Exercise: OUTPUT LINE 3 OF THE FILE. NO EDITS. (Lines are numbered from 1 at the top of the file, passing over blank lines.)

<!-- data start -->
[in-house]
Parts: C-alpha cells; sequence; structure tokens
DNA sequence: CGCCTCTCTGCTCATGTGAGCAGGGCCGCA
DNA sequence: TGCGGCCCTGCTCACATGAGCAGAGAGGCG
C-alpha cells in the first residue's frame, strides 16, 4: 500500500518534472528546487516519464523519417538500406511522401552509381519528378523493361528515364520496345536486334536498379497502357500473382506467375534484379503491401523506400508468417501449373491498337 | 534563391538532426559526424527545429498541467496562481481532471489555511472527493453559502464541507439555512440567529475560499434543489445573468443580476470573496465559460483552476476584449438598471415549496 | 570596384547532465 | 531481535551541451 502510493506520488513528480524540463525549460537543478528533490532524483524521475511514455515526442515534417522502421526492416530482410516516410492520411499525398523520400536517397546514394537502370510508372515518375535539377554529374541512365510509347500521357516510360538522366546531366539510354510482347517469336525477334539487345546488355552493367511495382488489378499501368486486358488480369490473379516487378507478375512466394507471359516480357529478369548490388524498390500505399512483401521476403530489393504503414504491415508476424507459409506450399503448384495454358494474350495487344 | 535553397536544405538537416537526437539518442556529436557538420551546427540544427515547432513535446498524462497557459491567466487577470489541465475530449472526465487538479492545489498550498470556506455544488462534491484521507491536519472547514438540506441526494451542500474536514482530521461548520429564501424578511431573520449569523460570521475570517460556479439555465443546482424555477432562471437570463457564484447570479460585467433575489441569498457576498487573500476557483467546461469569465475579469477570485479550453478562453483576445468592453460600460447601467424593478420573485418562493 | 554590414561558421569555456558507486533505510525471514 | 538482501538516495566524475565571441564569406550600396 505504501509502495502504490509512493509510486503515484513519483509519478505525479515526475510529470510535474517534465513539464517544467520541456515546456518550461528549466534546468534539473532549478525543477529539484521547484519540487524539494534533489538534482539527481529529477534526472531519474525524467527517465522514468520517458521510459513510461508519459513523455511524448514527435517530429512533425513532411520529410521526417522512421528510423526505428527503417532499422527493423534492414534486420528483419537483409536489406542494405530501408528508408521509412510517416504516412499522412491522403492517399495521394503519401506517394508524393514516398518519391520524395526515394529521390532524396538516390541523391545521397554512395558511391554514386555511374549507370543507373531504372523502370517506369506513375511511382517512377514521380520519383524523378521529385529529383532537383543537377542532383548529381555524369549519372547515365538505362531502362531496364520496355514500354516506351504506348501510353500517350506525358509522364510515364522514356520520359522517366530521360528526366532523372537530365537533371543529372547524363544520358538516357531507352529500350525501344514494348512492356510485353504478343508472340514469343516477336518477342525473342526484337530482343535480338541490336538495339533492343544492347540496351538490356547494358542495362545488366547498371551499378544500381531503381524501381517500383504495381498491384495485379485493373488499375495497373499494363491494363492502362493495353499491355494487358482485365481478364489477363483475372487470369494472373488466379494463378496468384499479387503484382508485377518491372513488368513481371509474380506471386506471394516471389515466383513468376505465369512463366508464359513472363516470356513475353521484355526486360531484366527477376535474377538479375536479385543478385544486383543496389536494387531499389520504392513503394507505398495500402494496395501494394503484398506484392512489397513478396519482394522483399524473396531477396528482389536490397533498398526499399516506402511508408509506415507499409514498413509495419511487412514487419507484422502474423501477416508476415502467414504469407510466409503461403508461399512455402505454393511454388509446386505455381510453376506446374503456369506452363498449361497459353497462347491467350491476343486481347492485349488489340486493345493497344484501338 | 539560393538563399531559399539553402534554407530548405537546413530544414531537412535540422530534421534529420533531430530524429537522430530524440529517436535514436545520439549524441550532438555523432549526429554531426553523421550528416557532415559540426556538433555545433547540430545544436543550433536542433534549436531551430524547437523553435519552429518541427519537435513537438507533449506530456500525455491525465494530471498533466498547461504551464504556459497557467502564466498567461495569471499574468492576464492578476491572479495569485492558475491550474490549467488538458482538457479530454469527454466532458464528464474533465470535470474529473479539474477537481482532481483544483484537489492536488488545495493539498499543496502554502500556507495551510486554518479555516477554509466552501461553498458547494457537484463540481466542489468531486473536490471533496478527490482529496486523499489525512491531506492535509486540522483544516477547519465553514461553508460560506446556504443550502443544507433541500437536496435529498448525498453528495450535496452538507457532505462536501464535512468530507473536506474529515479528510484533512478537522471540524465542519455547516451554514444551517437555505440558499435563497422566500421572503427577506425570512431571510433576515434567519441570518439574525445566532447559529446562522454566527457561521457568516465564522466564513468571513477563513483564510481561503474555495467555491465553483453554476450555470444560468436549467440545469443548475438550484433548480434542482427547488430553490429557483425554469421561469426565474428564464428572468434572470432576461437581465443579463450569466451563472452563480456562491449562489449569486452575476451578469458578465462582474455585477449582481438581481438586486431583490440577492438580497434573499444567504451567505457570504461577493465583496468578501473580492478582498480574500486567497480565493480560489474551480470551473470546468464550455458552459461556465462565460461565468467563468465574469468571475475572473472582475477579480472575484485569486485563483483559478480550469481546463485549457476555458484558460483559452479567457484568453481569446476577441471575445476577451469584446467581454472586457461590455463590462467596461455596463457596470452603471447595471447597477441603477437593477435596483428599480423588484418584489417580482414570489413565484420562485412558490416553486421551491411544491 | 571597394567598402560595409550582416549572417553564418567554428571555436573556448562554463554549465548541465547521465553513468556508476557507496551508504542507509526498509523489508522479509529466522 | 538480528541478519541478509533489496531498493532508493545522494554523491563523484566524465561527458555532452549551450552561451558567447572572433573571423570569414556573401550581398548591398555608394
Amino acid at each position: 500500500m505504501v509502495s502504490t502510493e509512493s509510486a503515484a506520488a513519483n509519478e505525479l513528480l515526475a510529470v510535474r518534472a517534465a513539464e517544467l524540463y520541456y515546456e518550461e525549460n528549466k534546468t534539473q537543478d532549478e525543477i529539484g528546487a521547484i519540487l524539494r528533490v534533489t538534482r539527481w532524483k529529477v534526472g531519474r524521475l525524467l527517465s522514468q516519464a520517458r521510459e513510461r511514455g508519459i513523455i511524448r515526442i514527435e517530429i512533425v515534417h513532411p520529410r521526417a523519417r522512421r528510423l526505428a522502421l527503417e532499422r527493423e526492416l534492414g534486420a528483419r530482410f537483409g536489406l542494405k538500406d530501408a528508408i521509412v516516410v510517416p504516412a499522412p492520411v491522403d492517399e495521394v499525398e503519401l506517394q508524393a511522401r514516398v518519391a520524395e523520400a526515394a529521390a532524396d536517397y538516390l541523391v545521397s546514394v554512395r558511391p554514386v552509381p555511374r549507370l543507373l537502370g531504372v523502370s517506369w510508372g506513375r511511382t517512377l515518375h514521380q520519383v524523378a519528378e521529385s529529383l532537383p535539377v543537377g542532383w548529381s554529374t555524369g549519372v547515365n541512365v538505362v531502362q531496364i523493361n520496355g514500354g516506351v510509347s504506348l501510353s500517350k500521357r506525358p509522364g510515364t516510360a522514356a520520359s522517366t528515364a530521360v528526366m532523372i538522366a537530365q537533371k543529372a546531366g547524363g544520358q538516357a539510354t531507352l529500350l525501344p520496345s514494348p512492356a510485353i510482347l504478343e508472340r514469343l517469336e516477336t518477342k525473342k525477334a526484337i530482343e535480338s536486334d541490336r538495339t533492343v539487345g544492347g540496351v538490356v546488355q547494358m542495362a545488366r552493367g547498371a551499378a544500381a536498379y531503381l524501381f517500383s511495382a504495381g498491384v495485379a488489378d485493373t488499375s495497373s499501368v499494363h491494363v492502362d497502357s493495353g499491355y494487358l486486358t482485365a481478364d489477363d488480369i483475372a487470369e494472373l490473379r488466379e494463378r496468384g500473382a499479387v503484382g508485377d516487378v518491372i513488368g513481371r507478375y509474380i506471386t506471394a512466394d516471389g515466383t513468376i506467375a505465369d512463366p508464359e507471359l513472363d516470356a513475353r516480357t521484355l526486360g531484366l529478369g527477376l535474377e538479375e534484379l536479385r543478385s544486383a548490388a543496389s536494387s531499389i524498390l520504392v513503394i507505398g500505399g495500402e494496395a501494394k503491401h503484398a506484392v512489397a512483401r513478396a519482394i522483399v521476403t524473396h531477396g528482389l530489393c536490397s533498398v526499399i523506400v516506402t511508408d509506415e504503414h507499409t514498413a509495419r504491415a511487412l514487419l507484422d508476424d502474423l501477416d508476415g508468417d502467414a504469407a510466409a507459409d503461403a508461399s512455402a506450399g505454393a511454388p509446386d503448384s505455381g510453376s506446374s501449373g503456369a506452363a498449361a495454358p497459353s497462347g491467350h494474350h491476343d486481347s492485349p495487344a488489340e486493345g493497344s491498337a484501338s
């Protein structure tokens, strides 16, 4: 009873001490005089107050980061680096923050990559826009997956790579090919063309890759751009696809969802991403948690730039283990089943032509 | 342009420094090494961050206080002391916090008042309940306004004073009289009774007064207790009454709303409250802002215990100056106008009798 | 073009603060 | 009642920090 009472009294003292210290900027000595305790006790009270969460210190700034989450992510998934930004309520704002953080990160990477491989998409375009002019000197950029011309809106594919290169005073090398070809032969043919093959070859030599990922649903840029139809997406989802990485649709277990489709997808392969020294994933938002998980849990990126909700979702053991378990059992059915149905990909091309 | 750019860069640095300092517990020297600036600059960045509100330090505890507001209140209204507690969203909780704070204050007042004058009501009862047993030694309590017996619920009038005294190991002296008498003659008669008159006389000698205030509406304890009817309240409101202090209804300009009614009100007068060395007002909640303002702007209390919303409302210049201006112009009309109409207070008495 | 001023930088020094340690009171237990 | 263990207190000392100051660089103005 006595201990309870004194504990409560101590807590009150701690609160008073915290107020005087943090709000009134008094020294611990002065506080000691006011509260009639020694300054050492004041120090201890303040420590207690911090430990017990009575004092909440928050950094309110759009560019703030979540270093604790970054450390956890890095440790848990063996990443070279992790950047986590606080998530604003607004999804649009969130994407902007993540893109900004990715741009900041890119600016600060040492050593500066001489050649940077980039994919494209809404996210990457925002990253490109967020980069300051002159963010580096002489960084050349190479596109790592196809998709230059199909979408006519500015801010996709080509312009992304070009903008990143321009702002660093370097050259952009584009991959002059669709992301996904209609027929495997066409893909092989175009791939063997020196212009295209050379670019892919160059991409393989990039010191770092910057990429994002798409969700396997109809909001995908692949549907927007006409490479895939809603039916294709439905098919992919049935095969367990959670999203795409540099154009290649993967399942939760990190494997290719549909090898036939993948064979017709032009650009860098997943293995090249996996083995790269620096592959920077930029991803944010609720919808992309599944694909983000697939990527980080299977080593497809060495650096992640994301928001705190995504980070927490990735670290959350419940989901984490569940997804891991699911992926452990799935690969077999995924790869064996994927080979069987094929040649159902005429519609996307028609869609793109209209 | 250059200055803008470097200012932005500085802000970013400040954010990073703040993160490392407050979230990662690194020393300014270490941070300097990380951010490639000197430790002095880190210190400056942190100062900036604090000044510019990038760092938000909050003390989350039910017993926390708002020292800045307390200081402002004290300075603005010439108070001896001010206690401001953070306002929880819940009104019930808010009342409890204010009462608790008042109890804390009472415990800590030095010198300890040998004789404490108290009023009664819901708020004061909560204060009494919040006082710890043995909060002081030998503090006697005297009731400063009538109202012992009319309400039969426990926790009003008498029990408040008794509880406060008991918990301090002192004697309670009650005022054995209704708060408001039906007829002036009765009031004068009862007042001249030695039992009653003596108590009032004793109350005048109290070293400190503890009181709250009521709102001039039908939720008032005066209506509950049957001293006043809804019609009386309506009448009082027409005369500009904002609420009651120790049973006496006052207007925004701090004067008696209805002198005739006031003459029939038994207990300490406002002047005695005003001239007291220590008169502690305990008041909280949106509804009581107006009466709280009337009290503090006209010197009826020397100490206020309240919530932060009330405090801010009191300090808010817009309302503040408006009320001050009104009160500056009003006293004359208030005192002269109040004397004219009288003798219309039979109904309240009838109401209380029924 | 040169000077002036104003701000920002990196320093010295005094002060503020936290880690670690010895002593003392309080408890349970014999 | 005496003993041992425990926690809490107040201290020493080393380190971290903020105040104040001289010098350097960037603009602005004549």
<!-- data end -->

DNA sequence: CGCCTCTCTGCTCATGTGAGCAGGGCCGCA